Marine

Chase Zero catamaran to bring a dash of hydrogen to the America's Cup

Chase Zero catamaran to bring ...
Emirates Team New Zealand's hydrogen-powered Chase Zero boat has a range of 180 km
Emirates Team New Zealand's hydrogen-powered Chase Zero boat has a range of 180 km
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Emirates Team New Zealand's hydrogen-powered Chase Zero boat has a range of 180 km
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Emirates Team New Zealand's hydrogen-powered Chase Zero boat has a range of 180 km
Emirates Team New Zealand’s hydrogen-powered Chase Zero chase boat on the water at Waitematā harbor
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Emirates Team New Zealand’s hydrogen-powered Chase Zero chase boat on the water at Waitematā harbor

Mindful of the significant carbon emissions generated by the marine industry, America's Cup reigning champion Emirates Team New Zealand has been developing a hydrogen-powered chase boat, and has now taken it out for its first spin. The Chase Zero foiling catamaran made its first splash in Auckland last week, tearing around Waitematā harbor while leaving no carbon emissions in its wake.

It was in June last year that Emirates Team New Zealand announced its plans to develop hydrogen-powered chase boats for the 37th America's Cup, to take place in Barcelona in 2024. The support vessel has since been pieced together to form a 10-meter-long (32-ft) prototype with a top speed of 50 knots (57.5 mph/92.5 km/h), powered by a pair of Toyota 80-kW hydrogen fuel cells in each hull.

These combine with a pair of 42-kWh onboard batteries, which accommodate fast-changing power demands and compensate for the slower response time from the fuel cells, as electrical engineer Michael Rasmussen explained.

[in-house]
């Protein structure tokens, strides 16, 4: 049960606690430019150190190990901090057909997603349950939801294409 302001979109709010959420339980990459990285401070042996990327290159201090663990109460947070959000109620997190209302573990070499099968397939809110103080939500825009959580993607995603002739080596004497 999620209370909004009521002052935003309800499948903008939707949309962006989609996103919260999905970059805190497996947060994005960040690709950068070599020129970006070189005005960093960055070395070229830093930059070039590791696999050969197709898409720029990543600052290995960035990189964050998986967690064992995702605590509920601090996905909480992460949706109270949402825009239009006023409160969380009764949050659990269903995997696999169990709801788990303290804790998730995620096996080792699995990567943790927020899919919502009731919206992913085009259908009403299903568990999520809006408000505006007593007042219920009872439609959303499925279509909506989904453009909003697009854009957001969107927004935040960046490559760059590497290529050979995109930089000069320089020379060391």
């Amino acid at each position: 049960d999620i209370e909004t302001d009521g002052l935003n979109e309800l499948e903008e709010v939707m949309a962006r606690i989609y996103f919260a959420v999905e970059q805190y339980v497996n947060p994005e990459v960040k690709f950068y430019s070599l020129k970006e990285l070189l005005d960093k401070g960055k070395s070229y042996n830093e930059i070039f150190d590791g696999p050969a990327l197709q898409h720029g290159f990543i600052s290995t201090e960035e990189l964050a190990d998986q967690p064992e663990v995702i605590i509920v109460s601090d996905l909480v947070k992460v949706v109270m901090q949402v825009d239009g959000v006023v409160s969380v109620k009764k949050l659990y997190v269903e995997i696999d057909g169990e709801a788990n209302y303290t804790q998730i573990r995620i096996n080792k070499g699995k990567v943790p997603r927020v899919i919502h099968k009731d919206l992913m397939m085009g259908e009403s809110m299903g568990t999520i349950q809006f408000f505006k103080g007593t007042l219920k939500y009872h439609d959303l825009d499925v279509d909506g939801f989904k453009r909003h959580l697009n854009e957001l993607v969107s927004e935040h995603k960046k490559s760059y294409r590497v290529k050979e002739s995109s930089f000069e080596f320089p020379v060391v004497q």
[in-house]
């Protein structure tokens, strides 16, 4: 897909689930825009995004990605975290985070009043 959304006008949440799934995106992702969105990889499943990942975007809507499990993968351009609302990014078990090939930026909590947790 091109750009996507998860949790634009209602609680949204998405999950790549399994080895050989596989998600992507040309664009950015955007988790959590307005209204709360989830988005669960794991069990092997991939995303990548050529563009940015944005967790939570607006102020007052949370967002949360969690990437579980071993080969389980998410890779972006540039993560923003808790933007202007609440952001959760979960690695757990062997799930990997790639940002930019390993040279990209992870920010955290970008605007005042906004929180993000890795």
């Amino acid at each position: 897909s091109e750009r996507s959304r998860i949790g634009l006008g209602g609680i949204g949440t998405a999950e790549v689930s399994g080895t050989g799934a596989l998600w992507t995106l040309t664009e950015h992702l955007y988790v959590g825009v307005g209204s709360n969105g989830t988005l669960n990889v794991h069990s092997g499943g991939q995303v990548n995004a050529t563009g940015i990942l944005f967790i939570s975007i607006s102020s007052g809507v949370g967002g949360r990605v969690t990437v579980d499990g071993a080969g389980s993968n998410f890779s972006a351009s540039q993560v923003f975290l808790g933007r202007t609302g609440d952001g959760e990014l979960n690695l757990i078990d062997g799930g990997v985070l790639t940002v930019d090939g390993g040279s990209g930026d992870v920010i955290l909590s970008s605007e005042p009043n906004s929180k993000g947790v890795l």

“The battery is also used to achieve the higher speeds," he said. "The boat can cruise at approximately 30 knots with the 160 kW generated from the fuel cells, but to achieve the higher-end speeds up towards 50 knots we are able to draw from the batteries as well to bump this up to around 420 kW for shorter periods. The fuel cell will then re-charge the batteries once there is excess power available again.”

Emirates Team New Zealand’s hydrogen-powered Chase Zero chase boat on the water at Waitematā harbor
Emirates Team New Zealand’s hydrogen-powered Chase Zero chase boat on the water at Waitematā harbor

After a thorough testing process, the Chase Zero boat was let loose on Waitematā harbor last Thursday. An autopilot system brought it up to foiling flight mode, sending the boat skimming across the water to minimize resistance and maximize performance.

“Traveling at 50 knots on the water requires a lot of power, and so foiling, like in sailing, was an obvious choice for us to reduce drag and therefore help to extend our range to around 180 km (111 miles) on one fill of hydrogen which is stored on four tanks onboard, two in each hull," said design coordinator Dan Bernasconi.

Emirates Team New Zealand says it will continue work on the project over the coming weeks, readying the Chase Zero for use when it resumes sailing operations later this year.

“This project is all about proving how we can influence the global marine industry by producing a prototype hydrogen powered foiling catamaran," said Emirates Team New Zealand CEO Grant Dalton. "And today has been a huge progression towards that. We have no doubt there will be a lot of entities and organizations that will be watching and thinking how the technology can be adapted to their specific use case or ideas."

You can see the boat in action in the video below.

Chase Zero Takes Flight

Source: Emirates Team New Zealand

3 comments
3 comments
michael_dowling
Yet another promo video for an electric boat with loud music!! Hydrogen=fuel cell= electric motor = minimum noise!
jayedwin98020
Viewing the photos and the video, this boat appears to riding out of the water like a hydrofoil.
TomLeeM
I think that is cool and green. I think hydrogen is the future. I hope they make it available to others.